Here lately, I’ve been spending some quality time with my knitting needles making Christmas gifts and finishing up a few projects. I discovered quite by chance that knitting for even half an hour before bedtime helps me sleep better than spending the entire evening on work. (Imagine that!)
After spending so much time from Halloween to Christmas knitting for others, I decided to do something nice for myself. My Christmas stocking this past year contained a skein of some beautiful sock yarn. Coincidentally, I’ve always wanted a pair of hand knit socks.
A while back, I read Sharon DeBartolo Carmack’s A Genealogist’s Guide to Discovering Your Female Ancestors : Special Strategies for Uncovering Hard-To-Find Information About Your Female Lineage, in which she discusses using social history to fill in the blanks of a woman’s life.1 One of her case studies, toward the back of the book, discussed the day-to-day responsibilities of a woman living in the 19th century, one of which was knitting stockings for all her household’s residents.
February 10, 2013
Robyn at Reclaiming Kin takes a somewhat humorous look at pensions in Droppin’ Dime: Civil War Pension Records.
Craig Scott at Stump Craig explains the importance of voice in records when he helps a researcher sort out a father and a son, two of the same name.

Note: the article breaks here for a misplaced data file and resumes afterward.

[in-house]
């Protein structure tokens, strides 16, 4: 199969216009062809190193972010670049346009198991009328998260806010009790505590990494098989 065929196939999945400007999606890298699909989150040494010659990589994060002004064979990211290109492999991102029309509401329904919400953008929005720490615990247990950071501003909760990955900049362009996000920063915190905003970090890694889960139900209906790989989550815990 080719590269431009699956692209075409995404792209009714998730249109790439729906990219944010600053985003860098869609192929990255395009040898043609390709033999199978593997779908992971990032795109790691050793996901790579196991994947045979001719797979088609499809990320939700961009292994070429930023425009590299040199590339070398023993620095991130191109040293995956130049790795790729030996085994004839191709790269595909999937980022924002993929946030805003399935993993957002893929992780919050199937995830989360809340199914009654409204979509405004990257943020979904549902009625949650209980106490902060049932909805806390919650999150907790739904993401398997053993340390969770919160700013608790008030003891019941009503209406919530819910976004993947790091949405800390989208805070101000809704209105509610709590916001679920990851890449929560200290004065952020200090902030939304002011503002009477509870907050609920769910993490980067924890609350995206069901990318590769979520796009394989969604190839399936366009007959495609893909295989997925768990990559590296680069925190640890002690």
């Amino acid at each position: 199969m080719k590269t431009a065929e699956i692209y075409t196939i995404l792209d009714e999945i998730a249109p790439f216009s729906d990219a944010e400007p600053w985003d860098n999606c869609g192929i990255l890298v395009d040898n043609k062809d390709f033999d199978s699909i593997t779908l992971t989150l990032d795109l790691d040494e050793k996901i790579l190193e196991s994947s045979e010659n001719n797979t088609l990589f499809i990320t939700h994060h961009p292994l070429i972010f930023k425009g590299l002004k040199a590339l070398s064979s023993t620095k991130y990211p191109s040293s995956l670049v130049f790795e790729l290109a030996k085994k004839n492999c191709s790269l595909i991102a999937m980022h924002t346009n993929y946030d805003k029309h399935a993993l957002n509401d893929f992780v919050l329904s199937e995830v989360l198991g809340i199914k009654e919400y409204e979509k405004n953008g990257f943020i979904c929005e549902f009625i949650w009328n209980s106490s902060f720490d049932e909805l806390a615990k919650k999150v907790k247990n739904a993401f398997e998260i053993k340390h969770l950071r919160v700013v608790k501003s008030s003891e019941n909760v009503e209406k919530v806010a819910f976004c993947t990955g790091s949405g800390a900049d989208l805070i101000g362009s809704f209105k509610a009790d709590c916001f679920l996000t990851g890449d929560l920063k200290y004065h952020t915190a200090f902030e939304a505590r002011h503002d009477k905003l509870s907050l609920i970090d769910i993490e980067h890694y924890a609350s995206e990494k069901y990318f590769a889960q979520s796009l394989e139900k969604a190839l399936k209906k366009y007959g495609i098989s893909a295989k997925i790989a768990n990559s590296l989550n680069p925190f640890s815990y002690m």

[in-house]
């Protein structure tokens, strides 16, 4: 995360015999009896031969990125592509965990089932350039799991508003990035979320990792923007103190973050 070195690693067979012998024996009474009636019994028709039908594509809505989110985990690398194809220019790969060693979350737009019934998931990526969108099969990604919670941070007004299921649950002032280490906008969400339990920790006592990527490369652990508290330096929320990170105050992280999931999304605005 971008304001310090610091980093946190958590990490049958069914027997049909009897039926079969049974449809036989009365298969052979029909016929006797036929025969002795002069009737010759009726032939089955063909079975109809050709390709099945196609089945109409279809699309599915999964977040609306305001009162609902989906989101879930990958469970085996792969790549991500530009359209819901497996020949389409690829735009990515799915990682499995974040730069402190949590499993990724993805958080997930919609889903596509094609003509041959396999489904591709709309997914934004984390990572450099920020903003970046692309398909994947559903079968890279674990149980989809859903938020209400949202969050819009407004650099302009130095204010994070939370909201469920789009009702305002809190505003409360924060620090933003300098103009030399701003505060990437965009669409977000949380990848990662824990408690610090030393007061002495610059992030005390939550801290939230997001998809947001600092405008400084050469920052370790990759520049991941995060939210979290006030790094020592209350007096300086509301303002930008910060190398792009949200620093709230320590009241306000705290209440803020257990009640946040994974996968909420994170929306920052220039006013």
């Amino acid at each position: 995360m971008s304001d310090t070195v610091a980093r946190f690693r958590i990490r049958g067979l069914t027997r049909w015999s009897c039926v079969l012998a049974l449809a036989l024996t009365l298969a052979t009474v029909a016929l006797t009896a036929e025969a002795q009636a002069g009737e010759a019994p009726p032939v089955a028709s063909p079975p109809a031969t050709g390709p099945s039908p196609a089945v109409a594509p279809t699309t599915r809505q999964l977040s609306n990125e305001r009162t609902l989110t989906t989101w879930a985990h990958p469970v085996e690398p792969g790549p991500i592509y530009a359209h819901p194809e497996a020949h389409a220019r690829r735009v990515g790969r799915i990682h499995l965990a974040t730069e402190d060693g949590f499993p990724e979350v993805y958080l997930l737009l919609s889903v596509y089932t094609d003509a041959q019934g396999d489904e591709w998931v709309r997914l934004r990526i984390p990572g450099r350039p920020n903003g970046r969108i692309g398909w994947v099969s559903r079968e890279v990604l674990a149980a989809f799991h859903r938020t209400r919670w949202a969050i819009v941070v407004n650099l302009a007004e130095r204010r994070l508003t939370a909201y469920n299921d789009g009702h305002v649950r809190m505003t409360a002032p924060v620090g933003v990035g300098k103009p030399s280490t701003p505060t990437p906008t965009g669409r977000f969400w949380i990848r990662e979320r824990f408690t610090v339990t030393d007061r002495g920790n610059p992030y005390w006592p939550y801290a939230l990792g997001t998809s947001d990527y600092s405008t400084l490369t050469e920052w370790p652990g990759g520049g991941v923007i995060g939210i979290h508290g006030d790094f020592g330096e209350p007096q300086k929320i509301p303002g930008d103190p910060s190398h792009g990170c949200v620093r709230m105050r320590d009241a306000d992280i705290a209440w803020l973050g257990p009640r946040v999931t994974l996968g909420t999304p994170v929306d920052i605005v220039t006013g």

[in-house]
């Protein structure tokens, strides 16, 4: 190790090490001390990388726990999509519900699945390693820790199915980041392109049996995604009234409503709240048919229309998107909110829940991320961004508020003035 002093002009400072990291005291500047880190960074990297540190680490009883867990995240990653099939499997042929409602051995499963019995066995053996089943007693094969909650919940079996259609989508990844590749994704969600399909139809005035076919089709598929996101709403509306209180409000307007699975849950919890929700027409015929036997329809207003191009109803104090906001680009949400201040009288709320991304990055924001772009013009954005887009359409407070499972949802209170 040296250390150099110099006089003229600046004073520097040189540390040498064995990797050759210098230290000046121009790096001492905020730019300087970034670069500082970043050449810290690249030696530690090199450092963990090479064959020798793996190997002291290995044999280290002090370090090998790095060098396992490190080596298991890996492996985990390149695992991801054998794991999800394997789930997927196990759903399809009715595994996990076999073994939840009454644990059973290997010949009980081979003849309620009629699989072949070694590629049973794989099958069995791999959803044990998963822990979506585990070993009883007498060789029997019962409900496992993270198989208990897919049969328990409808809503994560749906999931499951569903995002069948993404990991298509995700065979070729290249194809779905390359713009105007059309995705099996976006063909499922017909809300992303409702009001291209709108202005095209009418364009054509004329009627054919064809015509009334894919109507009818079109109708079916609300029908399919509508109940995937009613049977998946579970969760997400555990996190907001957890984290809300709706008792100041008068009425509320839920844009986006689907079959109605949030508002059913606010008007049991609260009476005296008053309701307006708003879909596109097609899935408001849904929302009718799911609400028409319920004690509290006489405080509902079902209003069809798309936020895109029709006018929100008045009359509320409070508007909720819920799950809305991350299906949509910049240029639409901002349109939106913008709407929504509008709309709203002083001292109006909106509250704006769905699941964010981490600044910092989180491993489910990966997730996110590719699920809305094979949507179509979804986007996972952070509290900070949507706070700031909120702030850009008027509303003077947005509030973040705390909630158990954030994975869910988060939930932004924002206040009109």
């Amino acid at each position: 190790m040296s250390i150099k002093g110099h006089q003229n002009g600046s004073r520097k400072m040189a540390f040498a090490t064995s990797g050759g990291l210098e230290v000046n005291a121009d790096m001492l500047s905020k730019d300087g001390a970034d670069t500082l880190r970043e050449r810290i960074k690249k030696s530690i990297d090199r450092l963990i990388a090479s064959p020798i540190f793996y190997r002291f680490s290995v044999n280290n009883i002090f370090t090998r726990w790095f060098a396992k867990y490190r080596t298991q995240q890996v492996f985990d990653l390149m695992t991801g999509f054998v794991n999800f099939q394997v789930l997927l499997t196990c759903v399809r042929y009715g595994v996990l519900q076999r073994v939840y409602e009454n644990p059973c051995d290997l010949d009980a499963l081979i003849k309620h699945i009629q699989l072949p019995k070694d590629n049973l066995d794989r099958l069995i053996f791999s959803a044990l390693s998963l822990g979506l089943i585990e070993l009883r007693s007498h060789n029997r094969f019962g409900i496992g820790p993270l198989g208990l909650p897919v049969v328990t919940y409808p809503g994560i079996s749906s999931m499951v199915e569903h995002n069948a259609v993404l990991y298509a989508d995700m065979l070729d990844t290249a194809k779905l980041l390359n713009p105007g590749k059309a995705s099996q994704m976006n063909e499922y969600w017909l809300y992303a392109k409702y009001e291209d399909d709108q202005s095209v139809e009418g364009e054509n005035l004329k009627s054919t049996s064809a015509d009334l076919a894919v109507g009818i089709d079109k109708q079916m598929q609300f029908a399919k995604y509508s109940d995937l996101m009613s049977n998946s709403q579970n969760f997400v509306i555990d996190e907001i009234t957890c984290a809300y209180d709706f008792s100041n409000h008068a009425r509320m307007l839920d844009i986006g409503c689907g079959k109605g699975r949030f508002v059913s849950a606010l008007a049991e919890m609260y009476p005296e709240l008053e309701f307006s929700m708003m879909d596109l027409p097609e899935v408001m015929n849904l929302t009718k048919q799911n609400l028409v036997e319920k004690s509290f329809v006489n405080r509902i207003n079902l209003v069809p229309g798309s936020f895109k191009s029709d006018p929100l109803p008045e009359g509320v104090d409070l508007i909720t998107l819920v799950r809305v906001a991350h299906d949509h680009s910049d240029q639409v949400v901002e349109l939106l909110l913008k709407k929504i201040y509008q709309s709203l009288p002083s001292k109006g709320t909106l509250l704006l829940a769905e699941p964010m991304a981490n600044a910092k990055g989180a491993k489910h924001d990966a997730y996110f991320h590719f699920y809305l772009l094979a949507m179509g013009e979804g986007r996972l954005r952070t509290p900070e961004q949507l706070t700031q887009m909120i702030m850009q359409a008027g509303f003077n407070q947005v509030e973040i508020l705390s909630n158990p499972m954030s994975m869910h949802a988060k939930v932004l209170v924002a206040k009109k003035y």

Here’s a great tip from Melanie D. Holtz at Finding Our Italian Roots: always look for the original record, as she explains in I have the Estratto [extracted record]. I don’t need the original!
February 8, 2013
From the 17 February 1898 issue of The Tallulah Falls Spray (Volume 2, Number 29, front page).
Rev. George Seay is now selling Bibles. If you need a good one see him.
Miss Elsie Ramey has returned from a visit to Mrs. Bob Deneys.
Walter Taylor has returned from a trip to Toccoa.
Rev. Mr. Ella will preach at Tiger’s Baptist church Friday night before the fourth Sunday.
Mr. Sport Ramie of Tiger is teaching school in “Germany.”
Col. Robt. Hamby made an appreciated speech to our school last Friday, and here we will state that we are having a good school, and in the person of Prof. H. C. McCrackin we have a good teacher.
Mr. J. H. Hunnicutt has returned from a visit to North Carolina.
We are glad to see Mr. Bell McCrackin, of South Carolina, in old Rabun once more.
February 7, 2013
If you’ve spent any time researching ancestors in 19th century Georgia, then you’ve probably used Georgia’s land lottery records. Indexes of many of these records were previously published and are still in print through vendors like Southern Historical Press. Unfortunately, many of these published indexes are difficult to use because of the way they were formatted, often with fortunate drawers listed by county and no master index.
And then came Paul K. Graham. Among his other achievements, Paul has a deep background in land records, including a professional certificate in Geographic Information Systems from Georgia State University. Along with his work as a genealogist, this makes him the perfect candidate to compile and publish updated information about Georgia’s land records.
February 6, 2013
In last year’s lecture on researching the poor, I included a somewhat lengthy discussion of bastardy records. One question someone posed, either during the lecture or afterwards (I cannot remember which), was whether or not a man who had been singled out as the father of an illegitimate child had recourse if he was not, in fact, the father.
Why, yes, he did, and here’s a great example of that from the 25 December 1861 minutes of the county court for Macon County, North Carolina.1